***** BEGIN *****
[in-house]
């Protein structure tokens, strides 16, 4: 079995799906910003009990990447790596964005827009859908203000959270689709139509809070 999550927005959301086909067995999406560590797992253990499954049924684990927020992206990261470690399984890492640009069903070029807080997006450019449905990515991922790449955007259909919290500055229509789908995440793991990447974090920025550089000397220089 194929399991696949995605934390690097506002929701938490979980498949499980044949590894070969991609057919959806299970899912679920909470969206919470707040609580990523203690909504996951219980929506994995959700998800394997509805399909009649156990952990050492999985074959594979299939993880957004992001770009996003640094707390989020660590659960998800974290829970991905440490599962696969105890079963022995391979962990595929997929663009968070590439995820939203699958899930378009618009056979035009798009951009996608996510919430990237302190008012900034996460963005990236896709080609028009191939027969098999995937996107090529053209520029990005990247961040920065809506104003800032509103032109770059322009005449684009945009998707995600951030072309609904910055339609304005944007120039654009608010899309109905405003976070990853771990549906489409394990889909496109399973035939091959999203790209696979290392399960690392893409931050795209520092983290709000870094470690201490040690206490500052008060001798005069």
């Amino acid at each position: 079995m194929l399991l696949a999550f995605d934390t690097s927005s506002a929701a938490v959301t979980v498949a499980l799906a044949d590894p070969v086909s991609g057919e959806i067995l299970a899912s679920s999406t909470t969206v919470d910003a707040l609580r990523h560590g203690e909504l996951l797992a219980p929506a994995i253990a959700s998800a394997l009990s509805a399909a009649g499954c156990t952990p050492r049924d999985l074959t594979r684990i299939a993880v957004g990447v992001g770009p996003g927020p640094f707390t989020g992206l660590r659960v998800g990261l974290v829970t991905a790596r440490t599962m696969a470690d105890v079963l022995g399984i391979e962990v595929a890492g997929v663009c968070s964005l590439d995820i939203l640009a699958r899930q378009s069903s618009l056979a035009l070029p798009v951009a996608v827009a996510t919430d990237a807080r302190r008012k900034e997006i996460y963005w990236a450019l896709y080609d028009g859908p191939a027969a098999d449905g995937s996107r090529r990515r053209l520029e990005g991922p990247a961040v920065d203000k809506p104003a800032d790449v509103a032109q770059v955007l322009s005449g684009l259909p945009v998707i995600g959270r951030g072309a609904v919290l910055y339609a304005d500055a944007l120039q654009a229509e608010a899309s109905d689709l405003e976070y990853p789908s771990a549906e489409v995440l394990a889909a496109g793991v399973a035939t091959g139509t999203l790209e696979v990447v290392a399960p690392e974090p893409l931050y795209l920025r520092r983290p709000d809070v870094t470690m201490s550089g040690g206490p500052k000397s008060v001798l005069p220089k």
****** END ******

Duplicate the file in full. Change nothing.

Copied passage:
[in-house]
């Protein structure tokens, strides 16, 4: 079995799906910003009990990447790596964005827009859908203000959270689709139509809070 999550927005959301086909067995999406560590797992253990499954049924684990927020992206990261470690399984890492640009069903070029807080997006450019449905990515991922790449955007259909919290500055229509789908995440793991990447974090920025550089000397220089 194929399991696949995605934390690097506002929701938490979980498949499980044949590894070969991609057919959806299970899912679920909470969206919470707040609580990523203690909504996951219980929506994995959700998800394997509805399909009649156990952990050492999985074959594979299939993880957004992001770009996003640094707390989020660590659960998800974290829970991905440490599962696969105890079963022995391979962990595929997929663009968070590439995820939203699958899930378009618009056979035009798009951009996608996510919430990237302190008012900034996460963005990236896709080609028009191939027969098999995937996107090529053209520029990005990247961040920065809506104003800032509103032109770059322009005449684009945009998707995600951030072309609904910055339609304005944007120039654009608010899309109905405003976070990853771990549906489409394990889909496109399973035939091959999203790209696979290392399960690392893409931050795209520092983290709000870094470690201490040690206490500052008060001798005069």
């Amino acid at each position: 079995m194929l399991l696949a999550f995605d934390t690097s927005s506002a929701a938490v959301t979980v498949a499980l799906a044949d590894p070969v086909s991609g057919e959806i067995l299970a899912s679920s999406t909470t969206v919470d910003a707040l609580r990523h560590g203690e909504l996951l797992a219980p929506a994995i253990a959700s998800a394997l009990s509805a399909a009649g499954c156990t952990p050492r049924d999985l074959t594979r684990i299939a993880v957004g990447v992001g770009p996003g927020p640094f707390t989020g992206l660590r659960v998800g990261l974290v829970t991905a790596r440490t599962m696969a470690d105890v079963l022995g399984i391979e962990v595929a890492g997929v663009c968070s964005l590439d995820i939203l640009a699958r899930q378009s069903s618009l056979a035009l070029p798009v951009a996608v827009a996510t919430d990237a807080r302190r008012k900034e997006i996460y963005w990236a450019l896709y080609d028009g859908p191939a027969a098999d449905g995937s996107r090529r990515r053209l520029e990005g991922p990247a961040v920065d203000k809506p104003a800032d790449v509103a032109q770059v955007l322009s005449g684009l259909p945009v998707i995600g959270r951030g072309a609904v919290l910055y339609a304005d500055a944007l120039q654009a229509e608010a899309s109905d689709l405003e976070y990853p789908s771990a549906e489409v995440l394990a889909a496109g793991v399973a035939t091959g139509t999203l790209e696979v990447v290392a399960p690392e974090p893409l931050y795209l920025r520092r983290p709000d809070v870094t470690m201490s550089g040690g206490p500052k000397s008060v001798l005069p220089k």